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made' FLESH, that is to say, "God's" own Son being made of a woman," and so becoming truly and really "the fruit of her womb." Neither did he take the substance of our nature only, but all the properties also and the qualities thereof: so as it might be said of him, as it was of Elias and the apostles'; that he was a man subject to like passions as we are. Yea he subjected himself" in the days of his flesh" to the same weaknessa which we find in our own frail nature, and was compassed with like infirmities; and in a word, in all things was made like unto his brethren, sin' only excepted. Wherein yet we must consider, that as he took upon him, not an human person, but an human nature; so it was not requisite he should take upon him any personal infirmities, such as are madness, blindness, lameness, and particular kinds of diseases, which are incident to some only and not to all men in general; but those alone which do accompany the whole nature of mankind, such as are hungering, thirsting, weariness, grief, pain, and mortality.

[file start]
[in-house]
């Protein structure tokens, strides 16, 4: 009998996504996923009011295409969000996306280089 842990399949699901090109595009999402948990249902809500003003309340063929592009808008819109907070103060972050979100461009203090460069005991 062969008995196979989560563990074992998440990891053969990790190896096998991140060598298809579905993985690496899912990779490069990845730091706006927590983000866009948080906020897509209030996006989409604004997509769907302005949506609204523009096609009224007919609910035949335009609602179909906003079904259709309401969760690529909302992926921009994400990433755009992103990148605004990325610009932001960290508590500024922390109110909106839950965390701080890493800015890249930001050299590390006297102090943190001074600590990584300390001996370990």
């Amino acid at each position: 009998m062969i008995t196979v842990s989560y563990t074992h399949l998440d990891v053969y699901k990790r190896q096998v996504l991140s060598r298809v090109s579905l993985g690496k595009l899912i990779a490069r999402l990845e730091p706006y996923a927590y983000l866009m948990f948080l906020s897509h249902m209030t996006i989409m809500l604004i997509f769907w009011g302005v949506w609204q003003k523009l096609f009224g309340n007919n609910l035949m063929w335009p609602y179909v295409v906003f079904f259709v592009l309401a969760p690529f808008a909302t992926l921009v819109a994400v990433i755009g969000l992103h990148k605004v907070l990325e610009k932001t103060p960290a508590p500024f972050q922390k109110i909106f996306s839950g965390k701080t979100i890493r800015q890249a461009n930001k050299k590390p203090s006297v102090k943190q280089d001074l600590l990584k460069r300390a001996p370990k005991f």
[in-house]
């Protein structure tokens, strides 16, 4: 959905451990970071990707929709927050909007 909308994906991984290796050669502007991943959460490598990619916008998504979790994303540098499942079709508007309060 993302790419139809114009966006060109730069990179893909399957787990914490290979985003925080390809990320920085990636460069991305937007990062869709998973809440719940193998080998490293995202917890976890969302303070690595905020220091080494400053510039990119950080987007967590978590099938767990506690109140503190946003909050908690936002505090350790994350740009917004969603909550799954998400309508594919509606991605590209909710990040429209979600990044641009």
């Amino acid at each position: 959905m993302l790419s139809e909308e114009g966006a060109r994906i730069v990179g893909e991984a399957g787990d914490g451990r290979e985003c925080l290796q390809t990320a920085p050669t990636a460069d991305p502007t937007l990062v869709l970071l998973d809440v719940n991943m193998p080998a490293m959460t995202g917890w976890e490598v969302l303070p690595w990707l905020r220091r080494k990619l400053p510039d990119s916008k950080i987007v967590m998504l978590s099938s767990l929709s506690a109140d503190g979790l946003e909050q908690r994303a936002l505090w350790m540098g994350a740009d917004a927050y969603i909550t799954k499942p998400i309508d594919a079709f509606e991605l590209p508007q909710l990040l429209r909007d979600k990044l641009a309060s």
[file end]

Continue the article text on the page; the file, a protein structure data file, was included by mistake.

We are further here also to observe in this our Melchisedech, that as he had no mother in regard of one of his natures, so he was to have no father in regard of the other; but must be born of a pure immaculate virgin, without the help of any man.

And this also was most requisite, as for other respects so for the exemption of the assumed nature from the imputation and pollution of Adam's sin. For sind having by that one man entered into the world; every father becometh an Adam unto his child, and conveyeth the corruption of his nature unto all those whom he doth beget. Therefore our Saviour assuming the substance of our

John, chap. 1. ver. 14.

" Gal. chap. 4. ver. 4.

w Luke, chap. 1. ver. 42.

x ̓Ηλίας ἄνθρωπος ἦν ὁμοιοπαθὴς ἡμῖν. Jam. chap. 5. ver. 17.

§ ̔Ημεῖς ὁμοιοπαθεῖς ἐσμεν ὑμῖν ἄνθρωποι.

Acts, chap. 14. ver. 15.

Heb. chap. 5. ver. 7.

a 2 Cor. chap. 13. ver. 4. Heb. chap. 2. ver. 17, 18. and chap. 4. ver. 15.